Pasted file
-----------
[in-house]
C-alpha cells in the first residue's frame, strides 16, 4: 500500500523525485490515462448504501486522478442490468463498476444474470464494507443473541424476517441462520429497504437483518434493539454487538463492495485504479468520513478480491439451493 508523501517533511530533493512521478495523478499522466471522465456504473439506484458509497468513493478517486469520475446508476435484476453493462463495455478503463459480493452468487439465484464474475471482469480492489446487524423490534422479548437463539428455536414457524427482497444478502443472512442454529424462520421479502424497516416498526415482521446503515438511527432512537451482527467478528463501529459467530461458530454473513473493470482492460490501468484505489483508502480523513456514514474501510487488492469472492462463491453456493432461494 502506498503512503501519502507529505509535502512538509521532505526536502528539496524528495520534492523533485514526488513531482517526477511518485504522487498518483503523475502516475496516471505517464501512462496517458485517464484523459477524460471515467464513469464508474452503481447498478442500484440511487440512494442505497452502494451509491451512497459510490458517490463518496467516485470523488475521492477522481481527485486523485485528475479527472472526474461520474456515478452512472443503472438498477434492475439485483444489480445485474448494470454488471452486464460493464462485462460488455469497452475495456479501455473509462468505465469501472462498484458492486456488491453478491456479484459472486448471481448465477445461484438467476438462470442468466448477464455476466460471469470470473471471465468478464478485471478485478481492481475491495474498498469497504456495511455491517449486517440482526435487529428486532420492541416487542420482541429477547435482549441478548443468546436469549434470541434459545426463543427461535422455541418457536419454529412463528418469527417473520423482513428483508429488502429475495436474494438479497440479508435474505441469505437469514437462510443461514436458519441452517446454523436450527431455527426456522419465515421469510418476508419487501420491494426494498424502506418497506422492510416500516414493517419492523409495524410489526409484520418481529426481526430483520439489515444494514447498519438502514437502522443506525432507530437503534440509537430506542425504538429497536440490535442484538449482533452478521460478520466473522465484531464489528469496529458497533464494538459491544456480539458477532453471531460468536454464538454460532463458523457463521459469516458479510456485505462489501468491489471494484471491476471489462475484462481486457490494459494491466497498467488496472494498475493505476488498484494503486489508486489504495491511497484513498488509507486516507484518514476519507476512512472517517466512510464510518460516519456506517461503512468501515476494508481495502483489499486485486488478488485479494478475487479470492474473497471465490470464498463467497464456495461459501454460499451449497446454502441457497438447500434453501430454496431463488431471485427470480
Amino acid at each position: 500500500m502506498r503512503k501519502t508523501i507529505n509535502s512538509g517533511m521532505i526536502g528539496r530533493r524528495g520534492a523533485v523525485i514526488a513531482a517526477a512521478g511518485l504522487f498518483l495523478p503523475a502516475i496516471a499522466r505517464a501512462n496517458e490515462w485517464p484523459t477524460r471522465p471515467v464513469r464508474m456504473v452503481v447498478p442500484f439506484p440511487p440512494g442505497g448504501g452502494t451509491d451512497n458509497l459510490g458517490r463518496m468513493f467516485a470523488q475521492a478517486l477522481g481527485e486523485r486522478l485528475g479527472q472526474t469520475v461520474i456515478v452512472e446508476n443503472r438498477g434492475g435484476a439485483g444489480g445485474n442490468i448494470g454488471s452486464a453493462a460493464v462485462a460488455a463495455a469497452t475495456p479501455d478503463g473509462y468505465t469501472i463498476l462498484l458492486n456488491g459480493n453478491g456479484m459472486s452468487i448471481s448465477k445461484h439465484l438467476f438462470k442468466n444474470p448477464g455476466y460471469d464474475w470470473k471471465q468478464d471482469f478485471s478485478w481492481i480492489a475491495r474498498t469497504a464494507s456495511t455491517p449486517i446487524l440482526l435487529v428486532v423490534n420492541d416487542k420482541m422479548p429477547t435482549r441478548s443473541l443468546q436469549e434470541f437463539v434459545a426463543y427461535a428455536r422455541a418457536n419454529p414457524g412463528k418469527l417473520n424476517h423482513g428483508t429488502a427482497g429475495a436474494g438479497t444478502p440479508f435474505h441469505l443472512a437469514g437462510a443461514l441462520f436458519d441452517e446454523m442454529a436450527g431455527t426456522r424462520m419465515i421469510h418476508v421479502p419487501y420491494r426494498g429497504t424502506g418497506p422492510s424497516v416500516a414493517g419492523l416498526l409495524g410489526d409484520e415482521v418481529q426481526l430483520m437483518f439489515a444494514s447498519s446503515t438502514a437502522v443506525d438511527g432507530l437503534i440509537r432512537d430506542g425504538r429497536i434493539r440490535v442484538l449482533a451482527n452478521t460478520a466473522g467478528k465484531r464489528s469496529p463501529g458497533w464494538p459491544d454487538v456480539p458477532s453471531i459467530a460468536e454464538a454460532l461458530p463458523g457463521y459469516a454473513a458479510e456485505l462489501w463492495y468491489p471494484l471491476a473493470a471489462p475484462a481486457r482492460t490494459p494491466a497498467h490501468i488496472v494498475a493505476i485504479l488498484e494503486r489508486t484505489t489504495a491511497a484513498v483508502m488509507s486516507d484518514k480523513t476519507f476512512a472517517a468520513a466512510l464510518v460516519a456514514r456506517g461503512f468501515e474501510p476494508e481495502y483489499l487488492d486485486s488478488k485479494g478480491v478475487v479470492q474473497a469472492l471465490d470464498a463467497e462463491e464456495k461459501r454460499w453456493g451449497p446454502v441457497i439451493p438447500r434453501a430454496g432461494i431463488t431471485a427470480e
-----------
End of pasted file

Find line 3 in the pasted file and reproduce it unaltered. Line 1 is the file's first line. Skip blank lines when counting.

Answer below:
Amino acid at each position: 500500500m502506498r503512503k501519502t508523501i507529505n509535502s512538509g517533511m521532505i526536502g528539496r530533493r524528495g520534492a523533485v523525485i514526488a513531482a517526477a512521478g511518485l504522487f498518483l495523478p503523475a502516475i496516471a499522466r505517464a501512462n496517458e490515462w485517464p484523459t477524460r471522465p471515467v464513469r464508474m456504473v452503481v447498478p442500484f439506484p440511487p440512494g442505497g448504501g452502494t451509491d451512497n458509497l459510490g458517490r463518496m468513493f467516485a470523488q475521492a478517486l477522481g481527485e486523485r486522478l485528475g479527472q472526474t469520475v461520474i456515478v452512472e446508476n443503472r438498477g434492475g435484476a439485483g444489480g445485474n442490468i448494470g454488471s452486464a453493462a460493464v462485462a460488455a463495455a469497452t475495456p479501455d478503463g473509462y468505465t469501472i463498476l462498484l458492486n456488491g459480493n453478491g456479484m459472486s452468487i448471481s448465477k445461484h439465484l438467476f438462470k442468466n444474470p448477464g455476466y460471469d464474475w470470473k471471465q468478464d471482469f478485471s478485478w481492481i480492489a475491495r474498498t469497504a464494507s456495511t455491517p449486517i446487524l440482526l435487529v428486532v423490534n420492541d416487542k420482541m422479548p429477547t435482549r441478548s443473541l443468546q436469549e434470541f437463539v434459545a426463543y427461535a428455536r422455541a418457536n419454529p414457524g412463528k418469527l417473520n424476517h423482513g428483508t429488502a427482497g429475495a436474494g438479497t444478502p440479508f435474505h441469505l443472512a437469514g437462510a443461514l441462520f436458519d441452517e446454523m442454529a436450527g431455527t426456522r424462520m419465515i421469510h418476508v421479502p419487501y420491494r426494498g429497504t424502506g418497506p422492510s424497516v416500516a414493517g419492523l416498526l409495524g410489526d409484520e415482521v418481529q426481526l430483520m437483518f439489515a444494514s447498519s446503515t438502514a437502522v443506525d438511527g432507530l437503534i440509537r432512537d430506542g425504538r429497536i434493539r440490535v442484538l449482533a451482527n452478521t460478520a466473522g467478528k465484531r464489528s469496529p463501529g458497533w464494538p459491544d454487538v456480539p458477532s453471531i459467530a460468536e454464538a454460532l461458530p463458523g457463521y459469516a454473513a458479510e456485505l462489501w463492495y468491489p471494484l471491476a473493470a471489462p475484462a481486457r482492460t490494459p494491466a497498467h490501468i488496472v494498475a493505476i485504479l488498484e494503486r489508486t484505489t489504495a491511497a484513498v483508502m488509507s486516507d484518514k480523513t476519507f476512512a472517517a468520513a466512510l464510518v460516519a456514514r456506517g461503512f468501515e474501510p476494508e481495502y483489499l487488492d486485486s488478488k485479494g478480491v478475487v479470492q474473497a469472492l471465490d470464498a463467497e462463491e464456495k461459501r454460499w453456493g451449497p446454502v441457497i439451493p438447500r434453501a430454496g432461494i431463488t431471485a427470480e